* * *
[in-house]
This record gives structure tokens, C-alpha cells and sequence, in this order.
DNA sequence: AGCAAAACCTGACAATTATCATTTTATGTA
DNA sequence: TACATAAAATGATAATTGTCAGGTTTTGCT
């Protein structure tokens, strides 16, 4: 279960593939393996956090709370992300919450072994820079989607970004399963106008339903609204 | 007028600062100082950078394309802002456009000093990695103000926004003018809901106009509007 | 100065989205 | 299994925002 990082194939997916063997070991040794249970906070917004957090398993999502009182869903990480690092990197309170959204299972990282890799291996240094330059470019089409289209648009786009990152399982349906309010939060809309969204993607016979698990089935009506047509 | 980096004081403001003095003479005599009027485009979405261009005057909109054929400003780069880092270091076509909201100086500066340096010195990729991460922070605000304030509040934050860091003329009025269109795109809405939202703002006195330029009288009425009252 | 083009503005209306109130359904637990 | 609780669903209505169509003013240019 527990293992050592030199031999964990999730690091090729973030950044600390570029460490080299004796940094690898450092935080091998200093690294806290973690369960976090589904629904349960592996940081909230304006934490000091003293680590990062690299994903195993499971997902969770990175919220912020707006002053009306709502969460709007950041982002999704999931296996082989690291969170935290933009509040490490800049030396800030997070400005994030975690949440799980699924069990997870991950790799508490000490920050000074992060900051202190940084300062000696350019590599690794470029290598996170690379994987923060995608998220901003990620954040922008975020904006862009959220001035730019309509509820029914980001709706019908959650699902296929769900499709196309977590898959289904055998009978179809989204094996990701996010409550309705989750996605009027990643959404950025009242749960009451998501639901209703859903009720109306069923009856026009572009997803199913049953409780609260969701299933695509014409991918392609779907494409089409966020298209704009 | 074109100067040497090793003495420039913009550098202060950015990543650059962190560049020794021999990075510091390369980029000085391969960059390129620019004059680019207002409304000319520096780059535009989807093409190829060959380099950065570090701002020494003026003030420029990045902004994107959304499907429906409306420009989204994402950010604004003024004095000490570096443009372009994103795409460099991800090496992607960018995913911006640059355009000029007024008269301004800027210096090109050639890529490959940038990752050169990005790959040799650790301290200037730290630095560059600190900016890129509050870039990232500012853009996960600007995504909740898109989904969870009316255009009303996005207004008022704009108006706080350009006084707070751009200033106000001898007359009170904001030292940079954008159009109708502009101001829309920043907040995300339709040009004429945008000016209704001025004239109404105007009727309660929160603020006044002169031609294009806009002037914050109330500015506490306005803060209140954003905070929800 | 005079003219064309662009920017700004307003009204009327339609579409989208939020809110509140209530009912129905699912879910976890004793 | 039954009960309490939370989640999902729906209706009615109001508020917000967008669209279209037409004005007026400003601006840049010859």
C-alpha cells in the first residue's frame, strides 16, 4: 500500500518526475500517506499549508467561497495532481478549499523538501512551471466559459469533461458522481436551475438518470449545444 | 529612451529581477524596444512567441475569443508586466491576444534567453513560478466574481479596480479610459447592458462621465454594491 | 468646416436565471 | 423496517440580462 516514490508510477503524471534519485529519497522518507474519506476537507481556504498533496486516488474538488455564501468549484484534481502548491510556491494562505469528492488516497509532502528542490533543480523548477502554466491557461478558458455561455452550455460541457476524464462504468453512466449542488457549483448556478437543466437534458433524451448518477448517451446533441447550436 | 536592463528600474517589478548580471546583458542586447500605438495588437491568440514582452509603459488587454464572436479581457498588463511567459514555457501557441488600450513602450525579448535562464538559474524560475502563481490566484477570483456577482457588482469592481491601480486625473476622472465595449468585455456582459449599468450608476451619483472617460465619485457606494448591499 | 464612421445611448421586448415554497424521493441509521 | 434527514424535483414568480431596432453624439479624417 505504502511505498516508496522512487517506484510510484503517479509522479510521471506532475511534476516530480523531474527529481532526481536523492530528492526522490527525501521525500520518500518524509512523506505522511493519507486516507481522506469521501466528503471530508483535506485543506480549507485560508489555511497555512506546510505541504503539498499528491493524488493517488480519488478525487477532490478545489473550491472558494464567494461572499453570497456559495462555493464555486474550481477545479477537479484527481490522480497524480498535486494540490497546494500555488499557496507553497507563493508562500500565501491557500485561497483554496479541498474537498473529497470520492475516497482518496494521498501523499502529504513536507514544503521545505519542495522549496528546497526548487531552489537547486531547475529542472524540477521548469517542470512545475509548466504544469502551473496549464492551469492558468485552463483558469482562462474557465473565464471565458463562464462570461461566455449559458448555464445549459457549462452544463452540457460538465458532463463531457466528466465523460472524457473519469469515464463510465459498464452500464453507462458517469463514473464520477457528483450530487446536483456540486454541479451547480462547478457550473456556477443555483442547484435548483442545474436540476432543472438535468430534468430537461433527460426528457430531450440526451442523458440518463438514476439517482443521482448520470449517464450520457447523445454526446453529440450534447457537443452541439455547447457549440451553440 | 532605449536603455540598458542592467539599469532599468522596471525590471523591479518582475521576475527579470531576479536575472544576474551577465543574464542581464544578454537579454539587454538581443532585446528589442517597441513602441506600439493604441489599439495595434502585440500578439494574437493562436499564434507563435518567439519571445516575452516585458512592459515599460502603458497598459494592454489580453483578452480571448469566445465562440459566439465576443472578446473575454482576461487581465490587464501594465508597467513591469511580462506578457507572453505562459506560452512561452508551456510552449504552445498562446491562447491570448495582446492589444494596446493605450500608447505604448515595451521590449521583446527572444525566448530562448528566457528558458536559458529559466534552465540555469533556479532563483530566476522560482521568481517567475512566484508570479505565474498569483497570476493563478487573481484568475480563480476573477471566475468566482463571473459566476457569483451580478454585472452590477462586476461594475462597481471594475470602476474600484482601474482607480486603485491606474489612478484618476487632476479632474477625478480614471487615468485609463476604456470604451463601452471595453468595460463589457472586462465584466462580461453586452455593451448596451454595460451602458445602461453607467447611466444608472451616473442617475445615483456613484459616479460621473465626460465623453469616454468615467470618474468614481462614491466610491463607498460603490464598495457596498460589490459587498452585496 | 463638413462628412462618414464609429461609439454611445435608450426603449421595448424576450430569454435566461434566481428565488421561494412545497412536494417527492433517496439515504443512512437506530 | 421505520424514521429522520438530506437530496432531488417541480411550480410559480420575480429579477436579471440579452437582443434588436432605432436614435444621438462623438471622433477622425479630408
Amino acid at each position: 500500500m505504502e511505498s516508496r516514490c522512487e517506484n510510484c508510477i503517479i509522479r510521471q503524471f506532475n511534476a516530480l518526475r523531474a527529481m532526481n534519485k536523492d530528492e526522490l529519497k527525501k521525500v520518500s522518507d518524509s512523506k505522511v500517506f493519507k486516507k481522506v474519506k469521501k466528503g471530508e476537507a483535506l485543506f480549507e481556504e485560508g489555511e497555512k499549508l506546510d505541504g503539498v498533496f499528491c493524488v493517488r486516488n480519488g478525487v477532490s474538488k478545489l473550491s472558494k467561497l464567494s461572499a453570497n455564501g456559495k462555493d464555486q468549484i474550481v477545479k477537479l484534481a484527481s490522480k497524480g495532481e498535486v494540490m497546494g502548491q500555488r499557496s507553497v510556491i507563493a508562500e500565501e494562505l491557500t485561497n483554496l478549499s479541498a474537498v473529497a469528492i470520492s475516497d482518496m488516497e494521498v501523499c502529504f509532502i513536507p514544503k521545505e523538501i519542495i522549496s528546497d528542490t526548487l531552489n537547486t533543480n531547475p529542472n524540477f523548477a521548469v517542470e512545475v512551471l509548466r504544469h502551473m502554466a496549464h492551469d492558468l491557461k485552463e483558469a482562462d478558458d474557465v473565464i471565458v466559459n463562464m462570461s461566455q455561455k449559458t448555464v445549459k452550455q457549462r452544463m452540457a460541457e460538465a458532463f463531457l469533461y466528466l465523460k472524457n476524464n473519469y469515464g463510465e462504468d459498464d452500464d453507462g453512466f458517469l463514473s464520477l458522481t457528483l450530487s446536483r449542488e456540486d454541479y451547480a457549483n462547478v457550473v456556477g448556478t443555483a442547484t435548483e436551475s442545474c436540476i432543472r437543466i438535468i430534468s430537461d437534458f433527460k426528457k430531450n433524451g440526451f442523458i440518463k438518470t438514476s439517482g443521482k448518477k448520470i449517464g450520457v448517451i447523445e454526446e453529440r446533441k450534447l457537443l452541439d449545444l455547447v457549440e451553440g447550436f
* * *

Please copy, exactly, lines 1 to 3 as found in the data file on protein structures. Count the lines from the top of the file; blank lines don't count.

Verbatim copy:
[in-house]
This record gives structure tokens, C-alpha cells and sequence, in this order.
DNA sequence: AGCAAAACCTGACAATTATCATTTTATGTA